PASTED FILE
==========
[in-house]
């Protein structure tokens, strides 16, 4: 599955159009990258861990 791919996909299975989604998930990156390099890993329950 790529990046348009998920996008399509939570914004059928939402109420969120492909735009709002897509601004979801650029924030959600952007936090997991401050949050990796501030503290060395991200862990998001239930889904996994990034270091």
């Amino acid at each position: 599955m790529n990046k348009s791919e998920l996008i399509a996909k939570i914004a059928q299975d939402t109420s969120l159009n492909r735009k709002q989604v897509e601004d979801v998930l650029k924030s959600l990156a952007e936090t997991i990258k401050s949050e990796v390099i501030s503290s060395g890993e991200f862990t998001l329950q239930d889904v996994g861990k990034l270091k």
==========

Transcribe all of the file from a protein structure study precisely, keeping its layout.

[in-house]
């Protein structure tokens, strides 16, 4: 599955159009990258861990 791919996909299975989604998930990156390099890993329950 790529990046348009998920996008399509939570914004059928939402109420969120492909735009709002897509601004979801650029924030959600952007936090997991401050949050990796501030503290060395991200862990998001239930889904996994990034270091």
């Amino acid at each position: 599955m790529n990046k348009s791919e998920l996008i399509a996909k939570i914004a059928q299975d939402t109420s969120l159009n492909r735009k709002q989604v897509e601004d979801v998930l650029k924030s959600l990156a952007e936090t997991i990258k401050s949050e990796v390099i501030s503290s060395g890993e991200f862990t998001l329950q239930d889904v996994g861990k990034l270091k």